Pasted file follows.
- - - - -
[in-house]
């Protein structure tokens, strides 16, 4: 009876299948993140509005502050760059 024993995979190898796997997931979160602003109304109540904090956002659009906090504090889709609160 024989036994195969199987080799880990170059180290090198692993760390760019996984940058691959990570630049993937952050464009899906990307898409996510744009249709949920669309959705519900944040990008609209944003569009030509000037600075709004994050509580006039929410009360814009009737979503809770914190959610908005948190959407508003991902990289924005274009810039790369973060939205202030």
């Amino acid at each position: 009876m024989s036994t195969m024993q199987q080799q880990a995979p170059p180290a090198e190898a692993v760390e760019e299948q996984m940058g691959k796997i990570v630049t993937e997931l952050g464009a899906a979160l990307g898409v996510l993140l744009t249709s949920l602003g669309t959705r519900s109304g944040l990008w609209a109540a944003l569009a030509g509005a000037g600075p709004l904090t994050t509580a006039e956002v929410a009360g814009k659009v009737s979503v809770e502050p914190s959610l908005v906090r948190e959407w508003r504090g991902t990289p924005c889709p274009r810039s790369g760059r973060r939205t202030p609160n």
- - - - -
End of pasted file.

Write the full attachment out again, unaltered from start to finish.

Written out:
[in-house]
């Protein structure tokens, strides 16, 4: 009876299948993140509005502050760059 024993995979190898796997997931979160602003109304109540904090956002659009906090504090889709609160 024989036994195969199987080799880990170059180290090198692993760390760019996984940058691959990570630049993937952050464009899906990307898409996510744009249709949920669309959705519900944040990008609209944003569009030509000037600075709004994050509580006039929410009360814009009737979503809770914190959610908005948190959407508003991902990289924005274009810039790369973060939205202030």
């Amino acid at each position: 009876m024989s036994t195969m024993q199987q080799q880990a995979p170059p180290a090198e190898a692993v760390e760019e299948q996984m940058g691959k796997i990570v630049t993937e997931l952050g464009a899906a979160l990307g898409v996510l993140l744009t249709s949920l602003g669309t959705r519900s109304g944040l990008w609209a109540a944003l569009a030509g509005a000037g600075p709004l904090t994050t509580a006039e956002v929410a009360g814009k659009v009737s979503v809770e502050p914190s959610l908005v906090r948190e959407w508003r504090g991902t990289p924005c889709p274009r810039s790369g760059r973060r939205t202030p609160n």